PARIS—When countries across the West emerged from lockdown in the spring, governments trained legions of investigators to identify and isolate people potentially infected with the coronavirus. The goal was to prevent a resurgence of the pathogen.
Four months later, the systems to find people who might pass on infections, known as contact tracing, are in disarray. Europe and the U.S. are each recording tens of thousands of new daily infections.
In France, Spain and England—nations where cases are now rising quickly—investigators have been interviewing far fewer contacts of infected people than officials expected. In some U.S. states and big cities, investigators aren’t even reaching many people who test positive and those who are reached often don’t disclose their contacts. That has prevented investigators from casting a wide net to stop new infections.
Testing backlogs have delayed potentially infectious contacts going into quarantine, giving them more time to infect others. Mobile apps developed to notify users if they have been near an infected person, so they can identify themselves to contact tracers, haven’t been widely used. And Europeans aren’t scrupulously respecting recommendations to quarantine once they have been identified as contacts of an infected person, officials say.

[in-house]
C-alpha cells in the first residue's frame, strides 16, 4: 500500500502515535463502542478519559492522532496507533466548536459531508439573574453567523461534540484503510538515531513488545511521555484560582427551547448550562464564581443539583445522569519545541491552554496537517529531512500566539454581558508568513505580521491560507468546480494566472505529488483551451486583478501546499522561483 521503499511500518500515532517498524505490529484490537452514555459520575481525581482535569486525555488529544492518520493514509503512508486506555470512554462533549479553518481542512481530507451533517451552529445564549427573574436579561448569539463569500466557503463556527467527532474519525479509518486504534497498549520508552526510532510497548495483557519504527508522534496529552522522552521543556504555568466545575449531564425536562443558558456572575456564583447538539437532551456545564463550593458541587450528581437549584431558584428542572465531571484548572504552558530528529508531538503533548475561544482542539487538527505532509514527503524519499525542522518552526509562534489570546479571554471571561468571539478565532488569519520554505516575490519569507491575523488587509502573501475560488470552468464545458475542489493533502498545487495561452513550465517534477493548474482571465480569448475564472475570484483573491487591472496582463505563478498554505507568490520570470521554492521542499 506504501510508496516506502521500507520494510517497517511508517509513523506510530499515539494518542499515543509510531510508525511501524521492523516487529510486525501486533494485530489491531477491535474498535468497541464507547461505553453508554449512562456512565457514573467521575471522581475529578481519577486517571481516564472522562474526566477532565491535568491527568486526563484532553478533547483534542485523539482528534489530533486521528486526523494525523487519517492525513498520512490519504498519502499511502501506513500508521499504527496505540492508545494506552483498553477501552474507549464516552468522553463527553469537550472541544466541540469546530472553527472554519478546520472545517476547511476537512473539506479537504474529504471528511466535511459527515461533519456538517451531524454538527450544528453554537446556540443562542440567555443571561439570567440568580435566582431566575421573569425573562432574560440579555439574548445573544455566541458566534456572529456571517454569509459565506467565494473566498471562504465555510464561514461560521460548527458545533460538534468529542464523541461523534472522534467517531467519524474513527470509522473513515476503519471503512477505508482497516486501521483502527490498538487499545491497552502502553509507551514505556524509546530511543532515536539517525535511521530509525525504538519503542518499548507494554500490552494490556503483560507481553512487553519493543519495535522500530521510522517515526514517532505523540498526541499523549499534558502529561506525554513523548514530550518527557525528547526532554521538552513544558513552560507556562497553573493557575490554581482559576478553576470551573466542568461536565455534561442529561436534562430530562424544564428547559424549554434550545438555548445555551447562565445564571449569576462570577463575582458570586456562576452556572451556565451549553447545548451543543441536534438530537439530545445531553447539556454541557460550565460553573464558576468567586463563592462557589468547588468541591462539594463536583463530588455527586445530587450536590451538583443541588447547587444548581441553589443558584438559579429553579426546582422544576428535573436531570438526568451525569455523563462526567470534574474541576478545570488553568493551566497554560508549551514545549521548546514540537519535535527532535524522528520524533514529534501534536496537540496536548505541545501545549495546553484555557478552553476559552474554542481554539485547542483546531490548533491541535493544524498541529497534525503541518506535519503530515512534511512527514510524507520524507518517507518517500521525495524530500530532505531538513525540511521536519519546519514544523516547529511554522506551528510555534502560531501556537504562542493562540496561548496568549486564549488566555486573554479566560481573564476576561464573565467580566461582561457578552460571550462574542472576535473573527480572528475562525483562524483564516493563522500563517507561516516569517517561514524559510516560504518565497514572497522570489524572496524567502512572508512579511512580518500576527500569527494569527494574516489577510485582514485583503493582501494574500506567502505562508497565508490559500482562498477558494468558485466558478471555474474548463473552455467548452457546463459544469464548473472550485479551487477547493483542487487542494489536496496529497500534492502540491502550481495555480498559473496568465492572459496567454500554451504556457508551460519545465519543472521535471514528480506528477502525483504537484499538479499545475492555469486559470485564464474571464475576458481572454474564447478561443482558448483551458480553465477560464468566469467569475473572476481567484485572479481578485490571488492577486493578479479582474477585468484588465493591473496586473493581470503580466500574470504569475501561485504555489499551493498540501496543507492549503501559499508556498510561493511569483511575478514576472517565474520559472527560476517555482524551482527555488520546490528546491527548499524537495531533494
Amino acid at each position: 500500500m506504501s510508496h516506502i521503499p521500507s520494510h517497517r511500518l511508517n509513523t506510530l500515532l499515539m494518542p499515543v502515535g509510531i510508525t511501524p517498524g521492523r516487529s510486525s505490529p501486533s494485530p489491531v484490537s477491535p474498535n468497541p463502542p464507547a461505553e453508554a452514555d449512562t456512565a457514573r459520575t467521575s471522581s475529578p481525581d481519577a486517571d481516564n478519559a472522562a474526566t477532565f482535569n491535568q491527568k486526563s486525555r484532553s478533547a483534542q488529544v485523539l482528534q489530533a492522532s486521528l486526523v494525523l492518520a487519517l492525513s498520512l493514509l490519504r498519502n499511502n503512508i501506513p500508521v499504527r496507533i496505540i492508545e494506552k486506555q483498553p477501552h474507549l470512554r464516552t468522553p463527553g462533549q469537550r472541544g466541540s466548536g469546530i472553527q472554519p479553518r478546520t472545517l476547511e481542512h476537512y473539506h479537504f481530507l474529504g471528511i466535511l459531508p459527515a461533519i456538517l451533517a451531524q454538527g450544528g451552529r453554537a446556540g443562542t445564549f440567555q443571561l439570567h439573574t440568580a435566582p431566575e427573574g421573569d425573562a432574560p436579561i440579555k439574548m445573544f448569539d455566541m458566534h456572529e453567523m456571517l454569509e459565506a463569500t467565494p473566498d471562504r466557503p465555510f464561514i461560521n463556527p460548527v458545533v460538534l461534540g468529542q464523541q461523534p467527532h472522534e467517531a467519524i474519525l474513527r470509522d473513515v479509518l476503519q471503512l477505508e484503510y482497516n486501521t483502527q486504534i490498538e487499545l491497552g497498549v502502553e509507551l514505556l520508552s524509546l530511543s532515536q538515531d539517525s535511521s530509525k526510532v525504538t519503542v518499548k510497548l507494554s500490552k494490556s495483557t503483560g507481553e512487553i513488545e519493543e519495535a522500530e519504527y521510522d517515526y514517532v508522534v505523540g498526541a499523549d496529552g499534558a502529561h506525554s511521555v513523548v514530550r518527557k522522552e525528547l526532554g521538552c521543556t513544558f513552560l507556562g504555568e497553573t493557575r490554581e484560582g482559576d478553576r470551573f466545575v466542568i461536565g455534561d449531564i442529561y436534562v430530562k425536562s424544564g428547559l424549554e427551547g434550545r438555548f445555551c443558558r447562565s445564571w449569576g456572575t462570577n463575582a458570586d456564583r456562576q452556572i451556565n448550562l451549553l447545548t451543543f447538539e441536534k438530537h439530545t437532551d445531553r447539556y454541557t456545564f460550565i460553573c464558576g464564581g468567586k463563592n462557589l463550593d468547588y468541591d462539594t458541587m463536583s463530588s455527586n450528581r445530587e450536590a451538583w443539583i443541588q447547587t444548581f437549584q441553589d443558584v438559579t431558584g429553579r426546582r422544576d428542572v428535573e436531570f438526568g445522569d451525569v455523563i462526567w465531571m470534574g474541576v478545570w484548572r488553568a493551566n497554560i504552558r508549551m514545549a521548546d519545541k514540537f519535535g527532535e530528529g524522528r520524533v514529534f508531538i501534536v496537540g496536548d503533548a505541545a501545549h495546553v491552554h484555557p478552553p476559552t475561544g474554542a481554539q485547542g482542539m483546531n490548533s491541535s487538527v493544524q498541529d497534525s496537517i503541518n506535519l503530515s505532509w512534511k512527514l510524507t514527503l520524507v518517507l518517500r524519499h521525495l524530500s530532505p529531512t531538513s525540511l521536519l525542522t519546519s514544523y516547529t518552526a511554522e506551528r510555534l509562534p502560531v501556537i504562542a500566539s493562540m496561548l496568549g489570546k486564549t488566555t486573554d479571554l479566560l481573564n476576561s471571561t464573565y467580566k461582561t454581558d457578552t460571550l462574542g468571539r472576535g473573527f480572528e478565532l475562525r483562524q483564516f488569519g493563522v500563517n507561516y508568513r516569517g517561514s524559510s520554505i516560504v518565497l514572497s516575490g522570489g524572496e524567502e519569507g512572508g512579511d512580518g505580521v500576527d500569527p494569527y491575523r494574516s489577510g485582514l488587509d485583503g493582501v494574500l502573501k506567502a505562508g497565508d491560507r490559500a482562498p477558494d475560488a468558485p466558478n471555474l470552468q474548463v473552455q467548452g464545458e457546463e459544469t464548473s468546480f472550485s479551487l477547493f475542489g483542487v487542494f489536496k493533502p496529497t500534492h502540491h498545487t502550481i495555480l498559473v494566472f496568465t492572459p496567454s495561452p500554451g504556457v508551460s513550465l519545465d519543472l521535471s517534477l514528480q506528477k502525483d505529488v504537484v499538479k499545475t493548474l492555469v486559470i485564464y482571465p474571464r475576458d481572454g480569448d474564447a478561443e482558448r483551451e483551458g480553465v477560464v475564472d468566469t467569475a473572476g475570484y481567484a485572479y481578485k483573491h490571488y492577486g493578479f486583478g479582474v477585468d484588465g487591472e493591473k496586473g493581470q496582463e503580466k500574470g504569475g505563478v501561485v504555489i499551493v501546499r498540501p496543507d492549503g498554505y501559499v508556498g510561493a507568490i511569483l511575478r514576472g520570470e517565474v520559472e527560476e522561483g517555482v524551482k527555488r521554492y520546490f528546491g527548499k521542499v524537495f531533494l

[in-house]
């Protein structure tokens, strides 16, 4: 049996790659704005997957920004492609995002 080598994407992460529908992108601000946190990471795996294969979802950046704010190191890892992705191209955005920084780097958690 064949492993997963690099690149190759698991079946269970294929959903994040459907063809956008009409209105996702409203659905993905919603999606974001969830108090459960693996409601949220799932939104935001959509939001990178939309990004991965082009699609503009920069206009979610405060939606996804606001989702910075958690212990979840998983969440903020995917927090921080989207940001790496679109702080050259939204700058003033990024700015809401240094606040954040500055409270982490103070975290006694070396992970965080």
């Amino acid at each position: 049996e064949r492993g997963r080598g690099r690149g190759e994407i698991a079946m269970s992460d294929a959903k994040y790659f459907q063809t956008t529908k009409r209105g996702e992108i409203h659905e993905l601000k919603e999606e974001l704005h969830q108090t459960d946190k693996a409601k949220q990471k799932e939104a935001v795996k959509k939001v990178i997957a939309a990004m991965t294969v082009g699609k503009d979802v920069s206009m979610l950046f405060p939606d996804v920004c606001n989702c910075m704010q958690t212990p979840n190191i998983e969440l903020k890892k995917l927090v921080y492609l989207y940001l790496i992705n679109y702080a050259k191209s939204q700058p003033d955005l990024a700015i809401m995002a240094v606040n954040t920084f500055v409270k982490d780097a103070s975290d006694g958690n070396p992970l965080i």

With many governments unwilling to reimpose sweeping lockdowns, epidemiologists say swift contact tracing is essential to limit the spread of Covid-19 because infected people become contagious before they develop symptoms. That means the contacts of people who have tested positive must be identified and isolated quickly before they unknowingly infect others.